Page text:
Here’s a quiz question: “What US industry enjoys the use of 1950’s, ’60’s, ’70’s, ’80’s, and ’90’s off-road mobile equipment that can be rebuilt indefinitely to noisy, high-polluting unregulated or Tier 0 emissions standards?” The answer is “Railroads.”
Railroads are harming our families by using old locomotives even though Tier 4 has been the US EPA locomotive emissions standard since 2015. Using a Tier 4 locomotive instead of an unregulated or Tier 0 locomotive results in 95-99% less locomotive pollution, up to 40% less fossil fuel burned, and 75-85% less locomotive noise. Yet railroads use unregulated and Tier 0 locomotives, harming public health, limiting use and enjoyment of homes and yards, creating nuisances, degrading quality of life, and piling Greenhouse Gases onto already dangerous levels of climate-changing emissions. How is this even possible?
These harms are possible because when the Clean Air Act became law in December 1963, railroads successfully lobbied to exempt these locomotives from the Act. Perhaps no one imagined that half a century later many of these old smokers would still be on the rails, but they are. For example, although The Port Authority’s NYNJ Rail repowered their locomotives to Tier 4i in 2015 and Waste Management put a Tier 4 locomotive on the rails in 2019, the LIRR, New York & Atlantic Railway, and Providence & Worcester still use old smokers.
Why is this happening? The railroads’ Clean Air Act exemption creates an artificial marketplace for low-priced, high-polluting switcher, road-switcher, and line haul locomotives. Railroads can buy a locomotive for $150,000 – $200,000. Spare parts and rebuilding services are available. Fuel isn’t an issue. There is no advanced pollution and other modern equipment employees need to learn how to operate and maintain, for which companies pay. This represents substantial year over year operating and capital equipment cost savings to the railroads, compared to investments in clean energy equipment. However, the railroads’ financial equations ignore the community health and environmental harms they cause, and sup- press the use of advanced technology for cleaner, more fuel-efficient locomotive equipment.
Private equity investors see US railroads as “assets that generate stable cash flows and require minimal maintenance capital expenditures,” in part due to outdated US locomotive emissions regulation. We need to look outside the United States to third world countries for a similar absence of meaningful emissions regulations. This absence of meaningful emissions regulations adversely impacts families in Queens year after year. Thus, railroad profit comes from their use of old technology. By Fresh Pond Yard this transforms what should be the railroads’ cost of doing business in 2023 into pollution and noise burdens for which residents and workers bear the cost.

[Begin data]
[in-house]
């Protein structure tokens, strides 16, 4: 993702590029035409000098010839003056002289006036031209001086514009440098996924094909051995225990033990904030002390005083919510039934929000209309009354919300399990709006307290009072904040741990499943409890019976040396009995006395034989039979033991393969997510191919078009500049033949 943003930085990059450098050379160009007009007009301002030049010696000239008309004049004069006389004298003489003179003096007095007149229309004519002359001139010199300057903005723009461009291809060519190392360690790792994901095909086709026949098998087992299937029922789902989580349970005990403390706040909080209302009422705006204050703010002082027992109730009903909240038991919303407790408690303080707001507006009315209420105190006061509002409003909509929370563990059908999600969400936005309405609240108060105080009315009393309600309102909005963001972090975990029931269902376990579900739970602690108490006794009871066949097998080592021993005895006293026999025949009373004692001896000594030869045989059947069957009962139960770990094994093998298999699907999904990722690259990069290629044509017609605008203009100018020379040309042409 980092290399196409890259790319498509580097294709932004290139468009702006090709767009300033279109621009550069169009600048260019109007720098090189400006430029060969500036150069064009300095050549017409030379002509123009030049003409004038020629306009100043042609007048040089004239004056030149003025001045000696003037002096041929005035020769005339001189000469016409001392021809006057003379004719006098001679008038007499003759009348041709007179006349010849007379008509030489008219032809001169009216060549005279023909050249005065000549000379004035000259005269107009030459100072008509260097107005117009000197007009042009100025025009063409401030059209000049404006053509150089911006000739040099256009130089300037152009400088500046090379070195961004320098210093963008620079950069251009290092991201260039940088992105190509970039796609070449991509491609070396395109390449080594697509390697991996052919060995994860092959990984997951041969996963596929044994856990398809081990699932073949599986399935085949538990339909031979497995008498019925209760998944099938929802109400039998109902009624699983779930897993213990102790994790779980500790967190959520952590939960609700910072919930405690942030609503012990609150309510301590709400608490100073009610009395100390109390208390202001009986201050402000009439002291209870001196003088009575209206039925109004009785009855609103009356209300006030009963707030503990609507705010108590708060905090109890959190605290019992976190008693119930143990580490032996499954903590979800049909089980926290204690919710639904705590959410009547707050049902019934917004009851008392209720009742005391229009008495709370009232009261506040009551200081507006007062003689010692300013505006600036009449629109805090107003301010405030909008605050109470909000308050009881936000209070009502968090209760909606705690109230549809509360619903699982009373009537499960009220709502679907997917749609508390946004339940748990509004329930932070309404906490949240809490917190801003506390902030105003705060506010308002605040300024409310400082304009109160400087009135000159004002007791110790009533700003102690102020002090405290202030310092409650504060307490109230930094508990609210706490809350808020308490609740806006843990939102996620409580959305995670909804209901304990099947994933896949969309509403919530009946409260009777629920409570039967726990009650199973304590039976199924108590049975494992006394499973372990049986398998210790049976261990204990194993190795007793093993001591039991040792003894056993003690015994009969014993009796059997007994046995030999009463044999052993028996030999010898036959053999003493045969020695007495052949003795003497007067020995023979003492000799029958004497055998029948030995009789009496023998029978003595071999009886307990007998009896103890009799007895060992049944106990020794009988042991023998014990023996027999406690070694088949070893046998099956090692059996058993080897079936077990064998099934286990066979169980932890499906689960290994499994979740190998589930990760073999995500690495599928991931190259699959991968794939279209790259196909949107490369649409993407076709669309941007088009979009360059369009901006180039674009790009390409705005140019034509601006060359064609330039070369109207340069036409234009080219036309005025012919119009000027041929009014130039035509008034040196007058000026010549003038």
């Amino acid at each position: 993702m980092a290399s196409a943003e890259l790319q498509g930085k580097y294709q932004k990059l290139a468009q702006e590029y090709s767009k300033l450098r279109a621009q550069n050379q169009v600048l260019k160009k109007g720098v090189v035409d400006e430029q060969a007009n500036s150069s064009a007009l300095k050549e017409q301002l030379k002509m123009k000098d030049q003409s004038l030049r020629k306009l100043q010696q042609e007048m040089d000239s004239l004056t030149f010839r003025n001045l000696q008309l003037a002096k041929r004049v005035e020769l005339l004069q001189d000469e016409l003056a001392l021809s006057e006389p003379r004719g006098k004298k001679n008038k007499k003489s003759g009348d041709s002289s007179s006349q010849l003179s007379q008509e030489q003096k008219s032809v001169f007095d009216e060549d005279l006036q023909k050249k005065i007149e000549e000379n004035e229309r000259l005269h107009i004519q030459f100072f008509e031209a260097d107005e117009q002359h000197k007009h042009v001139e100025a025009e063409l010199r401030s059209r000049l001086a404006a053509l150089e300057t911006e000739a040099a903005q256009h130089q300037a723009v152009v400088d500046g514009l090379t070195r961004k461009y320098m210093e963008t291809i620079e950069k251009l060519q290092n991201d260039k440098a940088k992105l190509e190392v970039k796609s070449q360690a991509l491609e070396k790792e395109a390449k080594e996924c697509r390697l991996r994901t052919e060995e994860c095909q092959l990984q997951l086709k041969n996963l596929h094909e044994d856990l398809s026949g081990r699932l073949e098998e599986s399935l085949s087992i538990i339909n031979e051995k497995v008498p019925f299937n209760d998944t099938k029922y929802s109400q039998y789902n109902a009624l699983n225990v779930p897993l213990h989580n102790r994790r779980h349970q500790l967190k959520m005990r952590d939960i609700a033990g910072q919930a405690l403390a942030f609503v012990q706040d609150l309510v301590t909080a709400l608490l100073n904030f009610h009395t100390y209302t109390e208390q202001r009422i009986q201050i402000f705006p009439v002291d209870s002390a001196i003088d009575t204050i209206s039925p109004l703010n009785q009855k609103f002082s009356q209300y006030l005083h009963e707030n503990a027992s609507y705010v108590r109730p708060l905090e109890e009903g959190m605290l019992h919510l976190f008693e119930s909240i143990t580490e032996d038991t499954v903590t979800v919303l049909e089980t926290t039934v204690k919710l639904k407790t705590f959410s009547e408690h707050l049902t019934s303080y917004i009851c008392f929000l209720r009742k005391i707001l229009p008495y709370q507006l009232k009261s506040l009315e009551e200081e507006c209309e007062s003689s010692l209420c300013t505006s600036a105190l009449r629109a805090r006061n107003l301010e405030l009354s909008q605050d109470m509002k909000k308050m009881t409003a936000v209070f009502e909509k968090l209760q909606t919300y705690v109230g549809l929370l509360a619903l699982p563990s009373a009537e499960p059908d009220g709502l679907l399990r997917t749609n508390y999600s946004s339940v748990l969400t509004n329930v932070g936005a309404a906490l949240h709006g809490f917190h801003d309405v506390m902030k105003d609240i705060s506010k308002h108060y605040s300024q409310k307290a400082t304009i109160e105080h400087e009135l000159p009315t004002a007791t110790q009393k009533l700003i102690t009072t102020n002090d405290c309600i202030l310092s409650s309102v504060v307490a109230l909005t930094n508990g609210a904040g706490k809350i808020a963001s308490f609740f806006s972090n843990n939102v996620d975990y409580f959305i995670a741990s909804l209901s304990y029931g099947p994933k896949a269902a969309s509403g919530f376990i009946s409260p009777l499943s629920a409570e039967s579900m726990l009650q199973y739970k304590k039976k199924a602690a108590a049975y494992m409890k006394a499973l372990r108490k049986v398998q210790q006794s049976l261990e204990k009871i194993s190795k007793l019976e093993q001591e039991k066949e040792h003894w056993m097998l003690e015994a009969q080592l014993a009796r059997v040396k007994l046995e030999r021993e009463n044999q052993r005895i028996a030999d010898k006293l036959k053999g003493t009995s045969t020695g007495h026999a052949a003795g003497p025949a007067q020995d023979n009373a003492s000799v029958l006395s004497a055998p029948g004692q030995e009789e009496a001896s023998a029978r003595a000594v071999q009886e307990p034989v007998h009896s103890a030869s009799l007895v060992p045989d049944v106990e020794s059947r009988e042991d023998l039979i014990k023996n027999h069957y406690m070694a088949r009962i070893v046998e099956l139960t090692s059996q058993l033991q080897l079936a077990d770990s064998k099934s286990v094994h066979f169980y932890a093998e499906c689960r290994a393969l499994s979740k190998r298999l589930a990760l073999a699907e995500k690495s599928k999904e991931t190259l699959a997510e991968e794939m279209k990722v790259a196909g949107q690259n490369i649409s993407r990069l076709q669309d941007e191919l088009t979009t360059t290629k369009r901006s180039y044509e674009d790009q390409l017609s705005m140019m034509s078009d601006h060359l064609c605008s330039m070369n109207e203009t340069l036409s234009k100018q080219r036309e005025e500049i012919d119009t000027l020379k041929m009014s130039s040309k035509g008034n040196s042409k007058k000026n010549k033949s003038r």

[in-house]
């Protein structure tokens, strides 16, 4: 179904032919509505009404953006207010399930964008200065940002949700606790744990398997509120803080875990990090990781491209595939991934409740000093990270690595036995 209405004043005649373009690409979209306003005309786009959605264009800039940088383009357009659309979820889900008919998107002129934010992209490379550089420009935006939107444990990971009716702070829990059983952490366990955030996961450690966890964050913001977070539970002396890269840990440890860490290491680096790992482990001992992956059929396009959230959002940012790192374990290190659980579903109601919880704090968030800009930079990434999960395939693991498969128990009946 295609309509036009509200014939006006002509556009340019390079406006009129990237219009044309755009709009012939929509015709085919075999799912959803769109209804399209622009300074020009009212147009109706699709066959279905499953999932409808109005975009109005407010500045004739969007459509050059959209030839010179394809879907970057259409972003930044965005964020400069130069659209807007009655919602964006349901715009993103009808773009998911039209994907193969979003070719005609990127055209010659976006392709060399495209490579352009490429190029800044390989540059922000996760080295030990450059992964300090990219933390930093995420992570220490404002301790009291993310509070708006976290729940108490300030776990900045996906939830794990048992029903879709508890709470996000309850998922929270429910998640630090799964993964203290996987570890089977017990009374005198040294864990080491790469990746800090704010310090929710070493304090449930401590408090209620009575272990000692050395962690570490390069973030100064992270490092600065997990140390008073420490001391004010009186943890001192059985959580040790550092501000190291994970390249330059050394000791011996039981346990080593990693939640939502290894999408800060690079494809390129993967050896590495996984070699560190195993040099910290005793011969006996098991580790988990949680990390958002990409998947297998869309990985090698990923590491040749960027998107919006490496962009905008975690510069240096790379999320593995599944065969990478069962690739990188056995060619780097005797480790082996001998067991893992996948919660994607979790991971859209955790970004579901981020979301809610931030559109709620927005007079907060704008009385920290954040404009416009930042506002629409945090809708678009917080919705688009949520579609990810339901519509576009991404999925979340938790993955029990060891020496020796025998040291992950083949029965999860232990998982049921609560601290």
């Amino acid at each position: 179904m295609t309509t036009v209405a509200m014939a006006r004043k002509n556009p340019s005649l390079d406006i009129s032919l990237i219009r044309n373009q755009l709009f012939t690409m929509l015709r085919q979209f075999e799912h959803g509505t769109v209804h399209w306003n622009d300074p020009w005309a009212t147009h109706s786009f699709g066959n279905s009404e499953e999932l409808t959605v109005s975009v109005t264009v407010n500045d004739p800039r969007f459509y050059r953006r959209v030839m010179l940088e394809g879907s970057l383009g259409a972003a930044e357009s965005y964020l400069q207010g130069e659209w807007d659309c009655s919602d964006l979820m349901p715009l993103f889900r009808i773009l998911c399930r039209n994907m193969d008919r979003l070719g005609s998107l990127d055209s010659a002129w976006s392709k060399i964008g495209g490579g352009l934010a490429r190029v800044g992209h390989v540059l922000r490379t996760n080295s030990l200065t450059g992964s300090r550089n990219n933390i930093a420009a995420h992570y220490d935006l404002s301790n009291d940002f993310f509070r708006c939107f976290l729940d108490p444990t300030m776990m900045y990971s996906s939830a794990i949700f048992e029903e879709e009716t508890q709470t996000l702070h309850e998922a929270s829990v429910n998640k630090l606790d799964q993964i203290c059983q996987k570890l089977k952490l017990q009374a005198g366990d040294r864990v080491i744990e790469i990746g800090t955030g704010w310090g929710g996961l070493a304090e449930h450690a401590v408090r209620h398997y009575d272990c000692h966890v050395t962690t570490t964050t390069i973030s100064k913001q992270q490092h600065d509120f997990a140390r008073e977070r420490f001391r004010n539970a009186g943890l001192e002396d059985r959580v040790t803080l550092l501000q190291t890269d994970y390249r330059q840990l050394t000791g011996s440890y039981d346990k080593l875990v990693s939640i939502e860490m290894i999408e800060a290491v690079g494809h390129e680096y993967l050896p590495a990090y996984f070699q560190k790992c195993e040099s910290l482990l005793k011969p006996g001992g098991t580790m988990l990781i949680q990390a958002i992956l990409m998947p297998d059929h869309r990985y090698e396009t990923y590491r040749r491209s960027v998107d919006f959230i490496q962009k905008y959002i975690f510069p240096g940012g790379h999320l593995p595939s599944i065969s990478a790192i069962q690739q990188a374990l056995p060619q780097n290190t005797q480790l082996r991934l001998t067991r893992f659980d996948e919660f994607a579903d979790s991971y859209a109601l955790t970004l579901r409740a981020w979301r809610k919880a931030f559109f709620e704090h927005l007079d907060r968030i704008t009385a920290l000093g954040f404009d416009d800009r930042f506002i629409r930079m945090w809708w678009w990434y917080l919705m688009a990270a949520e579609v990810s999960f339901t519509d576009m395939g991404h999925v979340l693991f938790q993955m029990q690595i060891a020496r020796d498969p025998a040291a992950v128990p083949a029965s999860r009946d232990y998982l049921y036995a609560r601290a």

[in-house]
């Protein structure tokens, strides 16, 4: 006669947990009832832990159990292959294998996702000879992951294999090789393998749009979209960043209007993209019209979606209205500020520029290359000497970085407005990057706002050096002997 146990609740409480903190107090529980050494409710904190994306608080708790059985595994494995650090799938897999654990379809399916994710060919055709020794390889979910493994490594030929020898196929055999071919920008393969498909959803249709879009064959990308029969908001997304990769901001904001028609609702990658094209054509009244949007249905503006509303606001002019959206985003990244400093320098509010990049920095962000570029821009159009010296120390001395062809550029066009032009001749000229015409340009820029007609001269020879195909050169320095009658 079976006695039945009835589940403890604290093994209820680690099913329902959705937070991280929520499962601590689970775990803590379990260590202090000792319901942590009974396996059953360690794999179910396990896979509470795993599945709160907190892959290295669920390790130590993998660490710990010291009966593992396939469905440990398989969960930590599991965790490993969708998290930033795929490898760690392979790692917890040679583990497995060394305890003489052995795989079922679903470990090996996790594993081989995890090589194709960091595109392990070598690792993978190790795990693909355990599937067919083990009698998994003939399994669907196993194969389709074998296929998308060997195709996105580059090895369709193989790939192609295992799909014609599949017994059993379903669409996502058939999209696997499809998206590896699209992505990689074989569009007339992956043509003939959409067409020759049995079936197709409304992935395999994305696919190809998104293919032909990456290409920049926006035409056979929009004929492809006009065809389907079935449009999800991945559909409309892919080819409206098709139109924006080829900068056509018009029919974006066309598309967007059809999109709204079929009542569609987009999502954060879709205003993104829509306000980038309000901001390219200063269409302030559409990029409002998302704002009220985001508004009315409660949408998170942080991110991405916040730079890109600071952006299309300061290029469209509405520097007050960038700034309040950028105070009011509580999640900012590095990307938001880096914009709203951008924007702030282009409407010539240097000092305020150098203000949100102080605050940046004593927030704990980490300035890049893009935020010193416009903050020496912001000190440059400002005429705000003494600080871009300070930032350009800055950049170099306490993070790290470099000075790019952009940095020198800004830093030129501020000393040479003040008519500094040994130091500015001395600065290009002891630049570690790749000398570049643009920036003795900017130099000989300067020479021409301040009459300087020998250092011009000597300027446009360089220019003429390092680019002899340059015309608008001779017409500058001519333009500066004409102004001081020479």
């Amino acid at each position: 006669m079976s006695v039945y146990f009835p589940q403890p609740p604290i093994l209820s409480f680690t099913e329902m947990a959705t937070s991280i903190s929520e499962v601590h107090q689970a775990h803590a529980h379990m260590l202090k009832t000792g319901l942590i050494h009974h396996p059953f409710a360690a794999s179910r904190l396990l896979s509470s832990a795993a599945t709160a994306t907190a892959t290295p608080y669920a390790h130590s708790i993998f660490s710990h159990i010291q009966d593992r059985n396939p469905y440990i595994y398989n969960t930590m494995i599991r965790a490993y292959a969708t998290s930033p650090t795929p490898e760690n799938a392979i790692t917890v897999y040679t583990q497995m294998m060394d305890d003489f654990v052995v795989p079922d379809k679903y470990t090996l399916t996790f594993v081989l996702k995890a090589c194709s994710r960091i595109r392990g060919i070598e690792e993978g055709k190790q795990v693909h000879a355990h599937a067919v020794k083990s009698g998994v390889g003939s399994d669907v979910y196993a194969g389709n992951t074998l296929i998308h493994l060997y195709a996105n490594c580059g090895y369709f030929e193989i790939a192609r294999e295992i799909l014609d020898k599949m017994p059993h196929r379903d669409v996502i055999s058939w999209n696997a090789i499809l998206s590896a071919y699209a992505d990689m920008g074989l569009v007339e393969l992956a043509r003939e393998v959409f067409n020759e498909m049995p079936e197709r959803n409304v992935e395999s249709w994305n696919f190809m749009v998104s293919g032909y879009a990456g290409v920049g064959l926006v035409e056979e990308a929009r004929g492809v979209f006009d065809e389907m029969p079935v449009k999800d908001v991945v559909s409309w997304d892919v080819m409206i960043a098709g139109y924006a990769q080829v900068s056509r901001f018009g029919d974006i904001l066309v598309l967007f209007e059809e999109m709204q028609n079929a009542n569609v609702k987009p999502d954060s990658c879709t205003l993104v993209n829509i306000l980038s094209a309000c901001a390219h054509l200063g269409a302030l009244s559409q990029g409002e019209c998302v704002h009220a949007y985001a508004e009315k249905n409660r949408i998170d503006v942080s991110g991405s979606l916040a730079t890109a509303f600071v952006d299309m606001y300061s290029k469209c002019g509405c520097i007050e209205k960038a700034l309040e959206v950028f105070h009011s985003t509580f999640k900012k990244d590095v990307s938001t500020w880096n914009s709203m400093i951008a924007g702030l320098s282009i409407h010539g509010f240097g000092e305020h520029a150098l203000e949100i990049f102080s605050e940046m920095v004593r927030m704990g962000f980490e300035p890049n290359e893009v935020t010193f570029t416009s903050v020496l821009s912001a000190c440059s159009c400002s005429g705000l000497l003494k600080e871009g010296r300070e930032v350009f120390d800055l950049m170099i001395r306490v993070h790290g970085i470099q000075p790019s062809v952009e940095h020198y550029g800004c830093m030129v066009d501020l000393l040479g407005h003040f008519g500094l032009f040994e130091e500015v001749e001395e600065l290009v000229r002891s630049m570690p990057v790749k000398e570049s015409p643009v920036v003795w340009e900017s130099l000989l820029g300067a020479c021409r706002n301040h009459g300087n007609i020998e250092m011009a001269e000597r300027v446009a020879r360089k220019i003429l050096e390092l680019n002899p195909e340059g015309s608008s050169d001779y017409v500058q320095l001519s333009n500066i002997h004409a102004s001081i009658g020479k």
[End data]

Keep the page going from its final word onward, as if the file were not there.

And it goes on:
There is a continual aging of locomotive equipment fleets in urban railyards throughout the United States, including in Queens. Despite the rhetoric of top-level railroad executive management proclaiming “We’re ‘green’ and we are doing our part,” the “green” in their rhetoric is the color of their money.
There are signs of change. In November 2022, the US EPA issued a press release saying that it was responding to a 2017 petition from the California Air Resources Board (CARB) that asks US EPA to set emissions standards for locomotives that protect human health and the environment. You can be sure that railroad lobbyists are hard at work to try to make sure this doesn’t happen. However, CARB is poised to first tax and then ban old locomotives in the State of California, and US EPA can allow that. This will be a game-changer. If you were wondering, New York State is doing nothing similar to address locomotive pollution.
Another hopeful sign is the recent US Department of Justice (DOJ) prosecution of Genesee & Wyoming Railroad Services, Inc. (G&W). G&W’s “global investors” own more than a hundred railroads worldwide. Why was G&W prosecuted? Because they cheated on meeting even the abysmally low emissions standards allowed by the Clean Air Act. One of the railroads G&W owns is Providence & Worcester, which operates its old red-orange smokers in Queens Community District 5, to the detriment of families living with their needless pollution and noise.
DOJ’s prosecution of G&W created a public comment opportunity to send letter and postcards to the DOJ about the harms our families endure, and to ask that P&W operate Tier 4 locomotives. On February 8, 2023, Dawn Loreng Scala spoke at the Community Board 5 meeting. She asked residents and elected officials to make their voices heard in Washington, by writing to DOJ. The community’s message to the federal government and the railroads is:
“Our families deserve less noise and cleaner air to breathe. Railroads must use Tier 4 locomotives to give our com- munities 95-99% less pollution and 75-85% less noise.”